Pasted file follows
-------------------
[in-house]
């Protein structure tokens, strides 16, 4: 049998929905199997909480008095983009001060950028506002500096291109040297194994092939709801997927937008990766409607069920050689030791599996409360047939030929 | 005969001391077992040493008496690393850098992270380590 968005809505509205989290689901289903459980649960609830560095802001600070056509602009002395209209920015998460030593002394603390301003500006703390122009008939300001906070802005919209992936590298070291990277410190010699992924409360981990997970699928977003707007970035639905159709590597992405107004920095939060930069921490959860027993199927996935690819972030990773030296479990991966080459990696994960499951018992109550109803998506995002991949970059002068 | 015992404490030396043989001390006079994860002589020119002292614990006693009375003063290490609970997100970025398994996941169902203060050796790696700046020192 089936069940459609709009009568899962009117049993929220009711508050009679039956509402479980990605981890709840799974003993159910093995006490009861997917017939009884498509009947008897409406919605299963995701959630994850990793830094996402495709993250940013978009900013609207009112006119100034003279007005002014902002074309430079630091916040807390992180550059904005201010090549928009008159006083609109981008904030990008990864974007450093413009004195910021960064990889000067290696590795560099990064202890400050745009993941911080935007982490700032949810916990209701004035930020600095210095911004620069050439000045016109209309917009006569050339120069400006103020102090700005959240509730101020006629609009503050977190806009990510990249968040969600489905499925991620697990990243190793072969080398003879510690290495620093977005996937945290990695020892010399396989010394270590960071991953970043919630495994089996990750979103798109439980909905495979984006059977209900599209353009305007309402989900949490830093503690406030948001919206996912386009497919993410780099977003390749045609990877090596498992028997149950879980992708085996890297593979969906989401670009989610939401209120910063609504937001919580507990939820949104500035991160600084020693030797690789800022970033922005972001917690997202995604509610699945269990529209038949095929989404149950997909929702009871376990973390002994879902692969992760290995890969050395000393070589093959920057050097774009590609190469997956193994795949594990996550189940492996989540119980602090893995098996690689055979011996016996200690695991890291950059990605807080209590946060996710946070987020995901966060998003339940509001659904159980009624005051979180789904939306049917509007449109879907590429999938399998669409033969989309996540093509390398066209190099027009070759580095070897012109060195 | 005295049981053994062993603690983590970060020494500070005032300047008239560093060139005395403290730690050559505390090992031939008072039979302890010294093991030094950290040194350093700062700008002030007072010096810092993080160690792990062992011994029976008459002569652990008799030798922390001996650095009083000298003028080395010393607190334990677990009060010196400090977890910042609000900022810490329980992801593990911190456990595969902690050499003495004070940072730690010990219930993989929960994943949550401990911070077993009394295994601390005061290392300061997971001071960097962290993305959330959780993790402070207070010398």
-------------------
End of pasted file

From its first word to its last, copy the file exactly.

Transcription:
[in-house]
């Protein structure tokens, strides 16, 4: 049998929905199997909480008095983009001060950028506002500096291109040297194994092939709801997927937008990766409607069920050689030791599996409360047939030929 | 005969001391077992040493008496690393850098992270380590 968005809505509205989290689901289903459980649960609830560095802001600070056509602009002395209209920015998460030593002394603390301003500006703390122009008939300001906070802005919209992936590298070291990277410190010699992924409360981990997970699928977003707007970035639905159709590597992405107004920095939060930069921490959860027993199927996935690819972030990773030296479990991966080459990696994960499951018992109550109803998506995002991949970059002068 | 015992404490030396043989001390006079994860002589020119002292614990006693009375003063290490609970997100970025398994996941169902203060050796790696700046020192 089936069940459609709009009568899962009117049993929220009711508050009679039956509402479980990605981890709840799974003993159910093995006490009861997917017939009884498509009947008897409406919605299963995701959630994850990793830094996402495709993250940013978009900013609207009112006119100034003279007005002014902002074309430079630091916040807390992180550059904005201010090549928009008159006083609109981008904030990008990864974007450093413009004195910021960064990889000067290696590795560099990064202890400050745009993941911080935007982490700032949810916990209701004035930020600095210095911004620069050439000045016109209309917009006569050339120069400006103020102090700005959240509730101020006629609009503050977190806009990510990249968040969600489905499925991620697990990243190793072969080398003879510690290495620093977005996937945290990695020892010399396989010394270590960071991953970043919630495994089996990750979103798109439980909905495979984006059977209900599209353009305007309402989900949490830093503690406030948001919206996912386009497919993410780099977003390749045609990877090596498992028997149950879980992708085996890297593979969906989401670009989610939401209120910063609504937001919580507990939820949104500035991160600084020693030797690789800022970033922005972001917690997202995604509610699945269990529209038949095929989404149950997909929702009871376990973390002994879902692969992760290995890969050395000393070589093959920057050097774009590609190469997956193994795949594990996550189940492996989540119980602090893995098996690689055979011996016996200690695991890291950059990605807080209590946060996710946070987020995901966060998003339940509001659904159980009624005051979180789904939306049917509007449109879907590429999938399998669409033969989309996540093509390398066209190099027009070759580095070897012109060195 | 005295049981053994062993603690983590970060020494500070005032300047008239560093060139005395403290730690050559505390090992031939008072039979302890010294093991030094950290040194350093700062700008002030007072010096810092993080160690792990062992011994029976008459002569652990008799030798922390001996650095009083000298003028080395010393607190334990677990009060010196400090977890910042609000900022810490329980992801593990911190456990595969902690050499003495004070940072730690010990219930993989929960994943949550401990911070077993009394295994601390005061290392300061997971001071960097962290993305959330959780993790402070207070010398």